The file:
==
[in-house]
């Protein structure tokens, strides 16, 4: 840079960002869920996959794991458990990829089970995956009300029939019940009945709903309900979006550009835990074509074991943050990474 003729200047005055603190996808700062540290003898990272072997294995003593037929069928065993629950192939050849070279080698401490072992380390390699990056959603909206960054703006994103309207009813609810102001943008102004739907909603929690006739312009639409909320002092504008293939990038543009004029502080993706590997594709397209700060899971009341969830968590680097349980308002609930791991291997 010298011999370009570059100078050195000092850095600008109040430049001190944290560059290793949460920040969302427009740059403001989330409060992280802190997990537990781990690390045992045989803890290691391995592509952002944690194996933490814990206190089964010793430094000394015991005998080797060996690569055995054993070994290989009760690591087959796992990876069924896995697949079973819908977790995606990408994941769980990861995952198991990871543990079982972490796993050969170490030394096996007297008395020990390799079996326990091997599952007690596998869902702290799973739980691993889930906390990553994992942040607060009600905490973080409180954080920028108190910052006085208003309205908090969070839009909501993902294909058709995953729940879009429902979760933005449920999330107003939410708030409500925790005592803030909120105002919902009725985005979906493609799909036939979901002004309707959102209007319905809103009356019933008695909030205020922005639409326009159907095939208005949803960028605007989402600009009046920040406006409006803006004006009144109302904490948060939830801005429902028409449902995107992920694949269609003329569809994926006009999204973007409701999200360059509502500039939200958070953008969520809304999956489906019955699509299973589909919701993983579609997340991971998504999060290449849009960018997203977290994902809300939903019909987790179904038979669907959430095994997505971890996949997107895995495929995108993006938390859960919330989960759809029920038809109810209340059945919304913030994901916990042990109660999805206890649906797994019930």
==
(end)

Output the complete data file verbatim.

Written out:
[in-house]
């Protein structure tokens, strides 16, 4: 840079960002869920996959794991458990990829089970995956009300029939019940009945709903309900979006550009835990074509074991943050990474 003729200047005055603190996808700062540290003898990272072997294995003593037929069928065993629950192939050849070279080698401490072992380390390699990056959603909206960054703006994103309207009813609810102001943008102004739907909603929690006739312009639409909320002092504008293939990038543009004029502080993706590997594709397209700060899971009341969830968590680097349980308002609930791991291997 010298011999370009570059100078050195000092850095600008109040430049001190944290560059290793949460920040969302427009740059403001989330409060992280802190997990537990781990690390045992045989803890290691391995592509952002944690194996933490814990206190089964010793430094000394015991005998080797060996690569055995054993070994290989009760690591087959796992990876069924896995697949079973819908977790995606990408994941769980990861995952198991990871543990079982972490796993050969170490030394096996007297008395020990390799079996326990091997599952007690596998869902702290799973739980691993889930906390990553994992942040607060009600905490973080409180954080920028108190910052006085208003309205908090969070839009909501993902294909058709995953729940879009429902979760933005449920999330107003939410708030409500925790005592803030909120105002919902009725985005979906493609799909036939979901002004309707959102209007319905809103009356019933008695909030205020922005639409326009159907095939208005949803960028605007989402600009009046920040406006409006803006004006009144109302904490948060939830801005429902028409449902995107992920694949269609003329569809994926006009999204973007409701999200360059509502500039939200958070953008969520809304999956489906019955699509299973589909919701993983579609997340991971998504999060290449849009960018997203977290994902809300939903019909987790179904038979669907959430095994997505971890996949997107895995495929995108993006938390859960919330989960759809029920038809109810209340059945919304913030994901916990042990109660999805206890649906797994019930």